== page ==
All the Light We Cannot See
Marie-Laure lives with her father in Paris near the Museum of Natural History, where he works as the master of its thousands of locks. When she is six, Marie-Laure goes blind and her father builds a perfect miniature of their neighborhood so she can memorize it by touch and navigate her way home. When Marie-Laure is twelve, the Nazis occupy Paris, and father and daughter flee to the walled citadel of Saint-Malo, where Marie-Laure’s reclusive great-uncle lives in a tall house by the sea. With them they carry what might be the museum’s most valuable and dangerous jewel.
In a mining town in Germany, the orphan Werner grows up with his younger sister, enchanted by a crude radio they find. Werner becomes an expert at building and fixing these crucial new instruments, a talent that wins him a place at a brutal academy for Hitler Youth, then a special assignment to track the resistance. More and more aware of the human cost of his intelligence, Werner travels through the heart of the war and, finally, into Saint-Malo, where his story and Marie-Laure’s converge.
This is a book where I went in blind (pun not intended). I pretty much just picked it up because I liked the title and kept on seeing it pop up all over the place.But I was so happy that I did pick up this book, and maybe I wouldn’t have if I had known the theme of the book. Because in general I tend to stay away from books that take place during either of the World Wars. It’s not that I hate reading about it, but it’s just not something I willl find myself longing to read about. But in any case, I did pick it up and I thouroughly enjoyed this book.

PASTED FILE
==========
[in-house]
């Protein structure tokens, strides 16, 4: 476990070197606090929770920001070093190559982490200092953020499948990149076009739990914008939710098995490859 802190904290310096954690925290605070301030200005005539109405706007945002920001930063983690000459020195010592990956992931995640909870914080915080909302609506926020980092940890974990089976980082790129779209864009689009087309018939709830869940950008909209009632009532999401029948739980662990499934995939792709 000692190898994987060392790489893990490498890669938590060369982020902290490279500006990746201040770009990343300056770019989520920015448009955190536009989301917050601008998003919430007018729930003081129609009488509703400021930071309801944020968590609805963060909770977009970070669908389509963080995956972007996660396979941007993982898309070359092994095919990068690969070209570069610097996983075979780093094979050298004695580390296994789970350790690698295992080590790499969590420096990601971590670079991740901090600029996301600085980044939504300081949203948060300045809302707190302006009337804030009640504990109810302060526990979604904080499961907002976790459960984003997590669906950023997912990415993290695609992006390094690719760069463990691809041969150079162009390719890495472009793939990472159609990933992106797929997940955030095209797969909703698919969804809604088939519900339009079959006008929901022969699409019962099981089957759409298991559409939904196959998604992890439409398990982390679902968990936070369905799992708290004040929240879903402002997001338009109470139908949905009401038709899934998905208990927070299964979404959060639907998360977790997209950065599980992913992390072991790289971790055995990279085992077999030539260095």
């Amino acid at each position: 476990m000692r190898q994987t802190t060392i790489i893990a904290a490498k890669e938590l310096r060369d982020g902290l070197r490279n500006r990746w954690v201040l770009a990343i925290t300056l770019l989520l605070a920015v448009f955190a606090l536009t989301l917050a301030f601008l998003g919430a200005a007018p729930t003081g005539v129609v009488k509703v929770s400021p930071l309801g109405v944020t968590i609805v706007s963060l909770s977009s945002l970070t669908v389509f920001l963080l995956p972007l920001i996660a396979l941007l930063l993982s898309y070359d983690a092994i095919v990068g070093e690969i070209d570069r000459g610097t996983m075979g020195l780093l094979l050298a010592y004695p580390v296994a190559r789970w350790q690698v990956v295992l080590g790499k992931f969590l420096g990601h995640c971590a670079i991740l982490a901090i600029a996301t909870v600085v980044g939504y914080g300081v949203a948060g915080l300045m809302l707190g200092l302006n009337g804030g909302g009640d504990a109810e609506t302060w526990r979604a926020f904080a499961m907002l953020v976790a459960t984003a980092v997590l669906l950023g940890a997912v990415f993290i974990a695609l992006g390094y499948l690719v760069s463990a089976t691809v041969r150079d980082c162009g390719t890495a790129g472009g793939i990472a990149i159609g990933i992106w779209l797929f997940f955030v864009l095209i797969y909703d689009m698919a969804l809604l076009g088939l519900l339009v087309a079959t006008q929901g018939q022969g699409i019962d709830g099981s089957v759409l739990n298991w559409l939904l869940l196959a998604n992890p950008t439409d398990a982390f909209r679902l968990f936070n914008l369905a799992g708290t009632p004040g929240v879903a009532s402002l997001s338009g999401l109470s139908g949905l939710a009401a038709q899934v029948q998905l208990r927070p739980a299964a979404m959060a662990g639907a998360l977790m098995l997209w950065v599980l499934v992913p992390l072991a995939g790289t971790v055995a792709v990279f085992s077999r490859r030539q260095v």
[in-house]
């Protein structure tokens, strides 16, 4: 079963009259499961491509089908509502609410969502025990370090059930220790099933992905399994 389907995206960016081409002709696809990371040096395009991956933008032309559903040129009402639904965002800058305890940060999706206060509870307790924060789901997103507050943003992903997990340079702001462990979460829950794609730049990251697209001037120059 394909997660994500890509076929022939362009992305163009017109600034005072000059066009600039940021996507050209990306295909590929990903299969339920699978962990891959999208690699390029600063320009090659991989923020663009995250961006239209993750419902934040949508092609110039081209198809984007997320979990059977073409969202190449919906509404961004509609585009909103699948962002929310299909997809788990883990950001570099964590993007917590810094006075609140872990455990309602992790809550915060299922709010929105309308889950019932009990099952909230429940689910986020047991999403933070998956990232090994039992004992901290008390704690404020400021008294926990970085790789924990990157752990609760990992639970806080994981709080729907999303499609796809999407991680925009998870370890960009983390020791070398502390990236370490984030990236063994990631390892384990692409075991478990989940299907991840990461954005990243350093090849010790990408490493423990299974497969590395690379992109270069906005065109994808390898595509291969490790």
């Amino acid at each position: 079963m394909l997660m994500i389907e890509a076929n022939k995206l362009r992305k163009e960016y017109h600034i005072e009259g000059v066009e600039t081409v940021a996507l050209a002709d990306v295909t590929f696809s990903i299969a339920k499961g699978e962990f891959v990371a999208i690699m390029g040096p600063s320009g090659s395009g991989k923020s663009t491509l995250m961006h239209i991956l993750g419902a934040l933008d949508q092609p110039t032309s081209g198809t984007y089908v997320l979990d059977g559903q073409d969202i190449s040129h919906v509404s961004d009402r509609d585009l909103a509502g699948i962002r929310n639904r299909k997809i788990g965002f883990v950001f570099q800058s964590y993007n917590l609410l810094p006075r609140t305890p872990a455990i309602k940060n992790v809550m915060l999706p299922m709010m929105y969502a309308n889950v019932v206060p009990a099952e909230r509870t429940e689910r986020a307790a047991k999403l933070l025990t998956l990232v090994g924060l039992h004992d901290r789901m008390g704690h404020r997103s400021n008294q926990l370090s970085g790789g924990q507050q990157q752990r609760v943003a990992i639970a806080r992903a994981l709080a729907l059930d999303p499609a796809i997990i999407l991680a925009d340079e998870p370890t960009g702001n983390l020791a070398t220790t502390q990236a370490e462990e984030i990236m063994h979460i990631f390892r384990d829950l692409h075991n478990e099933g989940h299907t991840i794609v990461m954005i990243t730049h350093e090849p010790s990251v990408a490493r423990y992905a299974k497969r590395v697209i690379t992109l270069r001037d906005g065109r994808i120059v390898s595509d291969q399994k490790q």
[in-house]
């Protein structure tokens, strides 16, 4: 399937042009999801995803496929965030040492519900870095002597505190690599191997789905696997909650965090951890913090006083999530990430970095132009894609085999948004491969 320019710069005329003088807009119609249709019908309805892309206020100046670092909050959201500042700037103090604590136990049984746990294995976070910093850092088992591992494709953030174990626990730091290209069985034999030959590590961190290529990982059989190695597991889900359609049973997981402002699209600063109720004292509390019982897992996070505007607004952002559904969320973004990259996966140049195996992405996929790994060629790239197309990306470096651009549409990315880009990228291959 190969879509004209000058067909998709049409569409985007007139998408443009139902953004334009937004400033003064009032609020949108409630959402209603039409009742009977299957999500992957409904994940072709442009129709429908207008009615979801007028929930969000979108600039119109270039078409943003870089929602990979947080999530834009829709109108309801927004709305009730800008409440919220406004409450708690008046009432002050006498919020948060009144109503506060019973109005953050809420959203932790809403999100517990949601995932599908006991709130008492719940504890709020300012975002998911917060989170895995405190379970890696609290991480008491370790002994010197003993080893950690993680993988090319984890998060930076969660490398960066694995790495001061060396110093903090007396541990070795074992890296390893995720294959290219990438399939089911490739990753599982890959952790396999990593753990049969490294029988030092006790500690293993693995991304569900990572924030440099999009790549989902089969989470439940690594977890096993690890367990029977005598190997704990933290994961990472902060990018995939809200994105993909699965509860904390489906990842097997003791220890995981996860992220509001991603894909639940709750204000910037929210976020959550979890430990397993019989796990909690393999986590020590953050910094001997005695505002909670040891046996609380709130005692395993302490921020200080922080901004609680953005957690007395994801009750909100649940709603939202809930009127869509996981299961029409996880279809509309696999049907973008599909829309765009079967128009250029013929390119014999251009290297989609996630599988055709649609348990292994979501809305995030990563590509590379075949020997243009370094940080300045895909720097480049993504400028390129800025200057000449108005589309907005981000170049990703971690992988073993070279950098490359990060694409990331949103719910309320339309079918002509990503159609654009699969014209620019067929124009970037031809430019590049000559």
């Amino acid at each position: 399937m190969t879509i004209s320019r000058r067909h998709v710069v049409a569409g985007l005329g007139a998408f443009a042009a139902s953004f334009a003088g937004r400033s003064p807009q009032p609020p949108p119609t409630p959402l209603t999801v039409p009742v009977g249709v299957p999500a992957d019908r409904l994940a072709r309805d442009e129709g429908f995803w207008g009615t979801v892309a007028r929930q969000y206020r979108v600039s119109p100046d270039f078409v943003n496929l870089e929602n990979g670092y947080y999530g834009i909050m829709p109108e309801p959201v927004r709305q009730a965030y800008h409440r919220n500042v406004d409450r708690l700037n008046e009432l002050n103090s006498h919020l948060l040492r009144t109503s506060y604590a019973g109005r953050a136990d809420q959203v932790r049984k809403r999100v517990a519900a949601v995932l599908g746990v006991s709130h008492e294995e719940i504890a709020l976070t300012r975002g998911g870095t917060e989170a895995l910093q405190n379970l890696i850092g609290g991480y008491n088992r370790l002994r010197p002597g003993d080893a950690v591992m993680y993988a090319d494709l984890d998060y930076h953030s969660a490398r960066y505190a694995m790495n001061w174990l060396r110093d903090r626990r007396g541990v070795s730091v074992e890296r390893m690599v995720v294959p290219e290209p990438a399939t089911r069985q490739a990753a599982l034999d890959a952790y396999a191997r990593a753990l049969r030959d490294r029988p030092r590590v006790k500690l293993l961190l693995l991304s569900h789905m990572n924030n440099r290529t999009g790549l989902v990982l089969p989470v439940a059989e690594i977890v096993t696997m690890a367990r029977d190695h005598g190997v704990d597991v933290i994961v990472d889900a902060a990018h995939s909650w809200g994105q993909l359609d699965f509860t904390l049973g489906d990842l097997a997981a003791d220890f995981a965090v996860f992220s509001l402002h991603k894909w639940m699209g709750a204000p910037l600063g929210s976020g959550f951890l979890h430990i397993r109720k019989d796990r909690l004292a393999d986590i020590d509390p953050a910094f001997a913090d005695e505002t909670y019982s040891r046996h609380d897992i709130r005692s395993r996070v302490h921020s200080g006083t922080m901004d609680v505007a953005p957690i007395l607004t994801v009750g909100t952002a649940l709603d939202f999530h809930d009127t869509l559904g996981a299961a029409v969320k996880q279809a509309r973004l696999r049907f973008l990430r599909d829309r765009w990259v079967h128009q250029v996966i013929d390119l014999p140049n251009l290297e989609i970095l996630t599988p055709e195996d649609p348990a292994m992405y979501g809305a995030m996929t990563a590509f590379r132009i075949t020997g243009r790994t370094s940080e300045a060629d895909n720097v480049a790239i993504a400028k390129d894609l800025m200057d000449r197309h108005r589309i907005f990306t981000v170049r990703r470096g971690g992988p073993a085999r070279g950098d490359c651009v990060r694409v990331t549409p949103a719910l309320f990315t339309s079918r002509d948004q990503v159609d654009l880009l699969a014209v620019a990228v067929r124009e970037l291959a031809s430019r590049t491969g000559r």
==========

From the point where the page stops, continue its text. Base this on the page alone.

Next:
The writing in this book was very gorgeous. The prose stood out to me in a very positive way, with me often thinking of how beautifully something was phrased. There was also such attention for detail, which really did give the whole story a very realistic feeling. I liked that there were about 4 storylines converging in this book. If you read the synopsis you might think that I have two storylines too many in that count, but I just think that there are four different starting points from which we go forward, which I highly enjoyed. (If you are stil confused, just pick up the book and you’ll see what I mean).
All the characters in the book felt very realistic. This story is about two interesting people who are becoming steadily more interesting by meeting and interacting with new people. Especially in this time-period, the way people interact carries very big consequences. This book very beautifully shows us what war does to the small people. It’s not about the important people at all. It’s about the people that had nothing to do with the situation but that got sucked into it regardless.
The only thing that was not 100% my cup of tea is the pacing. At times it was just that little bit too slow. The whole book was not very fast paced but often I did not have a problem with it. But there were a couple of parts in the book where there was too little happening for too many pages.
In my opinion the emotionality to this book just keeps building and building throughout the book, and by the end of it all you just feel heartbroken. The lives that these charaters lived is just so unlike what we’re going through in the western world. And the way that the story is told really lends itself to that slow buildup of sadness in your heart for all the things these people had to endure and how they were shaped by the situations of their time.
“Now it seems there are only shadows and silence. Silence is the fruit of the occupation; it hangs in branches, seeps from gutters…So many windows are dark. It’s as if the city has become a library of books in an unknown language, the houses great shelves of illegible volumes, the lamps all extinguished.”
— All The Light We cannot See